c. 1300, "next in order, place, time, etc., after the first; an ordinal numeral; being one of two equal parts into which a whole is regarded as divided;" from Old French second, secont, and directly from Latin secundus "following, next in time or order," also "secondary, subordinate, inferior," from PIE *sekw-ondo-, pariticipal form of root *sekw- "to follow."

It replaced native other in this sense because of the ambiguity of the earlier word. From late 14c. as "other, another" (as in "No Second Troy"), also "next in order in rank, quality, or importance."

Second sight is from 1610s; it presumably implies a second way of seeing in addition to the physical sight with the eyes, but it is etymologically perverse as it means the sight of events before, not after, they occur or are revealed. Second-degree in a general sense of "next to lowest on a scale of four" in Arostotelian qualities is from Middle English; in reference to burns, by 1890. Second fiddle is attested by 1809:

A metaphor borrowed from a musical performer who plays the second or counter to one who plays the first or the "air." [Bartlett, "Dictionary of Americanisms," 1848]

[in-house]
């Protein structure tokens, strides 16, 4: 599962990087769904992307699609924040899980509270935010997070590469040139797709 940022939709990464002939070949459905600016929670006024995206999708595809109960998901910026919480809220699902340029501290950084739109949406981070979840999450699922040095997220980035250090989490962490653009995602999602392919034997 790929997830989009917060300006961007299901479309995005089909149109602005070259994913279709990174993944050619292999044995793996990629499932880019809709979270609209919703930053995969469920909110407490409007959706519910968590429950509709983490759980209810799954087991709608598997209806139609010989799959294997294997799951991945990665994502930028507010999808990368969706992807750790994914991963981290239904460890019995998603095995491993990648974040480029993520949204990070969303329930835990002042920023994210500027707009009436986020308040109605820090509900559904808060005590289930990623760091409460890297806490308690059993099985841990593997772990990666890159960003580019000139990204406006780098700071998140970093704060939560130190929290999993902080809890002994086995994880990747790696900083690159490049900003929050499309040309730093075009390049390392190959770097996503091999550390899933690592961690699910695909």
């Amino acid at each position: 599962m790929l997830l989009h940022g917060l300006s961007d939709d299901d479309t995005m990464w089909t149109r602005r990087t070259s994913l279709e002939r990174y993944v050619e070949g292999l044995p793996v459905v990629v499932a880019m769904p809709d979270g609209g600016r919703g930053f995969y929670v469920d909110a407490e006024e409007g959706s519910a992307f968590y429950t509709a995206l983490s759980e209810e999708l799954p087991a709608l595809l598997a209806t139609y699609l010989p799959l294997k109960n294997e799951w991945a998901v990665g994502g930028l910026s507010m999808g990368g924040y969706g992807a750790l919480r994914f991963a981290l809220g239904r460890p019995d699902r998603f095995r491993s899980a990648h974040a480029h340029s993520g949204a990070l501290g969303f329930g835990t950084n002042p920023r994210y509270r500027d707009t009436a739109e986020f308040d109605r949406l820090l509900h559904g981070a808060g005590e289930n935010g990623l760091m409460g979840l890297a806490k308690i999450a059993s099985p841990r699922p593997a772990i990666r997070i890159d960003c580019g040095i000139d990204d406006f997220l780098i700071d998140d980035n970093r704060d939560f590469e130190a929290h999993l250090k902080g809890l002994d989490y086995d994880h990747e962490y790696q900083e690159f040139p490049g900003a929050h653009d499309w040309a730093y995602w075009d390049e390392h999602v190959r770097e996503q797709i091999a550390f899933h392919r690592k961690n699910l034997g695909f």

Latin secundus, tertius, etc. appended to personal names in English schools (to designate boys having the same surname by order of seniority) is attested by 1826s.

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journalism (n.)

"business of writing, editing, or publishing a newspaper or public journal," 1821, regarded at first as a French word in English, from French journalisme (1781), from journal "daily publication" (see journal); compare journalist.

Where men are insulated they are easily oppressed; when roads become good, and intercourse is easy, their force is increased more than a hundred fold: when, without personal communication, their opinions can be interchanged, and the people thus become one mass, breathing one breath and one spirit, their might increases in a ratio of which it is difficult to find the measure or the limit. Journalism does this office .... ["New Monthly Magazine," London, 1831]